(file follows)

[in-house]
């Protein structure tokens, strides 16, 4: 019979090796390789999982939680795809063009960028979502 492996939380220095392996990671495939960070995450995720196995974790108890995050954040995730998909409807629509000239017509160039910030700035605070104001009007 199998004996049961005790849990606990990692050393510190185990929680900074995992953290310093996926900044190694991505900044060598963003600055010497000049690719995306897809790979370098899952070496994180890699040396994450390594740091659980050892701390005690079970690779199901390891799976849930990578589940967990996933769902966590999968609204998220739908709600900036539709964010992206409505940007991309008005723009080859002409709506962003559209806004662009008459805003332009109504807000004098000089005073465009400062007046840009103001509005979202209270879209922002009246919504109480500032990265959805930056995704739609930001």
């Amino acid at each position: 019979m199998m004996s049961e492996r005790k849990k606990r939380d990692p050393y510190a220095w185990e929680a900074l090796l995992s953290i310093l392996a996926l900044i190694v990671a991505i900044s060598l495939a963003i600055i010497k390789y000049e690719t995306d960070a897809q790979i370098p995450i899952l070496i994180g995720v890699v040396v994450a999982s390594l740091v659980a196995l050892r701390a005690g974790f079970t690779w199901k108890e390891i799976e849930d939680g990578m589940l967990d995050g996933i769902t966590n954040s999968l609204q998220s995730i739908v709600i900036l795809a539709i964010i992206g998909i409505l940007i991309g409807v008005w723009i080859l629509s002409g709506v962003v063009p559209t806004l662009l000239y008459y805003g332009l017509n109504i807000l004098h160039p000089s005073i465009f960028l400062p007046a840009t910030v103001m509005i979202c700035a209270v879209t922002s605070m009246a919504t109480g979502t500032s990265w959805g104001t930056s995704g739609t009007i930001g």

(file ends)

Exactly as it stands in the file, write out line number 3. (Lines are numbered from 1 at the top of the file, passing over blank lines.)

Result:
């Amino acid at each position: 019979m199998m004996s049961e492996r005790k849990k606990r939380d990692p050393y510190a220095w185990e929680a900074l090796l995992s953290i310093l392996a996926l900044i190694v990671a991505i900044s060598l495939a963003i600055i010497k390789y000049e690719t995306d960070a897809q790979i370098p995450i899952l070496i994180g995720v890699v040396v994450a999982s390594l740091v659980a196995l050892r701390a005690g974790f079970t690779w199901k108890e390891i799976e849930d939680g990578m589940l967990d995050g996933i769902t966590n954040s999968l609204q998220s995730i739908v709600i900036l795809a539709i964010i992206g998909i409505l940007i991309g409807v008005w723009i080859l629509s002409g709506v962003v063009p559209t806004l662009l000239y008459y805003g332009l017509n109504i807000l004098h160039p000089s005073i465009f960028l400062p007046a840009t910030v103001m509005i979202c700035a209270v879209t922002s605070m009246a919504t109480g979502t500032s990265w959805g104001t930056s995704g739609t009007i930001g």